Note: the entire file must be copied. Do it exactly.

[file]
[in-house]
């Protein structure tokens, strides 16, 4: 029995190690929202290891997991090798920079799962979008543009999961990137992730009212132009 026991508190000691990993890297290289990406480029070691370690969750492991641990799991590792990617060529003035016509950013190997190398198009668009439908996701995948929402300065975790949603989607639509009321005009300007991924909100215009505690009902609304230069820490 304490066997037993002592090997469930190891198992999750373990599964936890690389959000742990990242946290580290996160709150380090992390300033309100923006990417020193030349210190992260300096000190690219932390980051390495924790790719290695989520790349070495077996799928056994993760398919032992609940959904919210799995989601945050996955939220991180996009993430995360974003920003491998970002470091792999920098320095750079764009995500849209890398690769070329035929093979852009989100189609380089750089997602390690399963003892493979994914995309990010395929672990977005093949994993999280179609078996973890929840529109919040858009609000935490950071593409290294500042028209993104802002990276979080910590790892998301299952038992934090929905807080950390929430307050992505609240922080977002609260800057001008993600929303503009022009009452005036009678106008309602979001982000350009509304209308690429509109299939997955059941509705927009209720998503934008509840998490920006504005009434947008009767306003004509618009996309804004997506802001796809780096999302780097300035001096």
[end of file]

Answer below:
[in-house]
């Protein structure tokens, strides 16, 4: 029995190690929202290891997991090798920079799962979008543009999961990137992730009212132009 026991508190000691990993890297290289990406480029070691370690969750492991641990799991590792990617060529003035016509950013190997190398198009668009439908996701995948929402300065975790949603989607639509009321005009300007991924909100215009505690009902609304230069820490 304490066997037993002592090997469930190891198992999750373990599964936890690389959000742990990242946290580290996160709150380090992390300033309100923006990417020193030349210190992260300096000190690219932390980051390495924790790719290695989520790349070495077996799928056994993760398919032992609940959904919210799995989601945050996955939220991180996009993430995360974003920003491998970002470091792999920098320095750079764009995500849209890398690769070329035929093979852009989100189609380089750089997602390690399963003892493979994914995309990010395929672990977005093949994993999280179609078996973890929840529109919040858009609000935490950071593409290294500042028209993104802002990276979080910590790892998301299952038992934090929905807080950390929430307050992505609240922080977002609260800057001008993600929303503009022009009452005036009678106008309602979001982000350009509304209308690429509109299939997955059941509705927009209720998503934008509840998490920006504005009434947008009767306003004509618009996309804004997506802001796809780096999302780097300035001096």